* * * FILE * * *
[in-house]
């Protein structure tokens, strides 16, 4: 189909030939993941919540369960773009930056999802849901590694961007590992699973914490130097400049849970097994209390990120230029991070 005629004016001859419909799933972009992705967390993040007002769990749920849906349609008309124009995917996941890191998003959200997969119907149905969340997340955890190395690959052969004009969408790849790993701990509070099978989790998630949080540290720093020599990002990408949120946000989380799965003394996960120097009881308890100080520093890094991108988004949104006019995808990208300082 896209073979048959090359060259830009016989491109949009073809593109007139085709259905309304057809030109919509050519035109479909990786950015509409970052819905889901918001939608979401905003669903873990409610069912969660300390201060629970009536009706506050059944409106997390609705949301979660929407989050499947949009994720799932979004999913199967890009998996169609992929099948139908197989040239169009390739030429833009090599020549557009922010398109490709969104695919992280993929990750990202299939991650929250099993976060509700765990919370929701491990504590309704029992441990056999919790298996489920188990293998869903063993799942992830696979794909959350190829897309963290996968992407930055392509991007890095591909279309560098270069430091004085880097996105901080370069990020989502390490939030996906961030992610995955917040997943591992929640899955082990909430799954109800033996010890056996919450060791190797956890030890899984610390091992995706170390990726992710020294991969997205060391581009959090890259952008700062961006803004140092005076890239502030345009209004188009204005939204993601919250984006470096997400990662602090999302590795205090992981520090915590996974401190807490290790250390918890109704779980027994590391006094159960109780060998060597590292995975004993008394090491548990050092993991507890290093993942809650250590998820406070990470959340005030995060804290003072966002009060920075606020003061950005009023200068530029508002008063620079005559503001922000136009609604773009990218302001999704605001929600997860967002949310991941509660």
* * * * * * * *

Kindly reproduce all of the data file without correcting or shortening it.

[in-house]
């Protein structure tokens, strides 16, 4: 189909030939993941919540369960773009930056999802849901590694961007590992699973914490130097400049849970097994209390990120230029991070 005629004016001859419909799933972009992705967390993040007002769990749920849906349609008309124009995917996941890191998003959200997969119907149905969340997340955890190395690959052969004009969408790849790993701990509070099978989790998630949080540290720093020599990002990408949120946000989380799965003394996960120097009881308890100080520093890094991108988004949104006019995808990208300082 896209073979048959090359060259830009016989491109949009073809593109007139085709259905309304057809030109919509050519035109479909990786950015509409970052819905889901918001939608979401905003669903873990409610069912969660300390201060629970009536009706506050059944409106997390609705949301979660929407989050499947949009994720799932979004999913199967890009998996169609992929099948139908197989040239169009390739030429833009090599020549557009922010398109490709969104695919992280993929990750990202299939991650929250099993976060509700765990919370929701491990504590309704029992441990056999919790298996489920188990293998869903063993799942992830696979794909959350190829897309963290996968992407930055392509991007890095591909279309560098270069430091004085880097996105901080370069990020989502390490939030996906961030992610995955917040997943591992929640899955082990909430799954109800033996010890056996919450060791190797956890030890899984610390091992995706170390990726992710020294991969997205060391581009959090890259952008700062961006803004140092005076890239502030345009209004188009204005939204993601919250984006470096997400990662602090999302590795205090992981520090915590996974401190807490290790250390918890109704779980027994590391006094159960109780060998060597590292995975004993008394090491548990050092993991507890290093993942809650250590998820406070990470959340005030995060804290003072966002009060920075606020003061950005009023200068530029508002008063620079005559503001922000136009609604773009990218302001999704605001929600997860967002949310991941509660």